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Air Conditioning, Old School

8 06 2013

After last summer’s trip to the Czech Republic with very hot temperatures in the back of the van, it was clear we needed windows in the back that can be opened. I now bought a sliding window for the sliding door. Just Kampers offers an original part from Volkswagen (part number J20071, OEM Part Number: 237-845-708/ 4). Turns out it is indeed a new and original Volkswagen part from Volkswagen Brazil. Not as authentic as an original second hand part made in the seventies, but on the plus side it is new and more likely to stay water-proof for a while. Fitting it into the van was quite an effort. A big thanks to my good old kombi mate Jan for his help and advice! Some more details below if you want to learn more.

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Sliding door window before...

Sliding door window before…

... and after the operation.

… and after the operation.

Taiga Lily, upgraded.

Taiga Lily, upgraded.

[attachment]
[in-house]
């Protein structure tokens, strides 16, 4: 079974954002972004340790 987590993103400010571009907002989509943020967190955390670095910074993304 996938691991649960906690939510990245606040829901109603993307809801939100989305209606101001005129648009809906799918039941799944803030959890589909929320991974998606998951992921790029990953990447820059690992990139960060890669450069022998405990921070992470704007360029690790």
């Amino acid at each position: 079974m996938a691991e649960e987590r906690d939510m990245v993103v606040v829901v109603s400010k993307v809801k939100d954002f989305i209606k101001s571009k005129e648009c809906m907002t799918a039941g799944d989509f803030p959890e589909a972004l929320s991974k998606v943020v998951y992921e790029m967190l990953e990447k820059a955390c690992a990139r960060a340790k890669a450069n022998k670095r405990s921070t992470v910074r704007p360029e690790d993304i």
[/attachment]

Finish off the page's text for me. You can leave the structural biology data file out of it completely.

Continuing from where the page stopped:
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We started with cutting the seal of the original window from the outside, then carefully pushed out the old window glass from the inside. The rubber seal that came with the new window and the metal frame on the sliding door were soaked with silicon spray. We then squeezed a 1.5 mm2 electric wire into the inner lip of the new seal (both ends of the wire meeting in the upper center of the window), and pushed the window from the outside upwards into its opening in the sliding door. This became quite messy and frustrating. One of us pushed the window firmly from the outside into its frame while the other one was sitting in the car and, by pulling the wire out of the seal and into the car, tried to let the inner lip of the rubber seal slide to the inside of the car. Sounds easy, but it took us 5 attempts to finally get it in. You need a lot of silicon spray to make sure the seal is slippery enough to slide where it should slide. But that makes both pushing the window from the outside and pulling a slippery wire from the inside rather difficult. When the wire is pulled too strongly or too fast or if the window is pressed too hard from the outside, the rubber lip is cut by the wire instead of being pulled over the edge of the metal frame. In the end we damaged the seal in two places, but from the outside it all looks ok and very tight. So it should be water tight, and we were too tired to start again. I actually had ordered a separate seal on top (Just Kampers part number J19510) because I did not realize the window already came with a seal. If the small damage on the inside will bug me in the future, we can have a second attempt with the extra seal.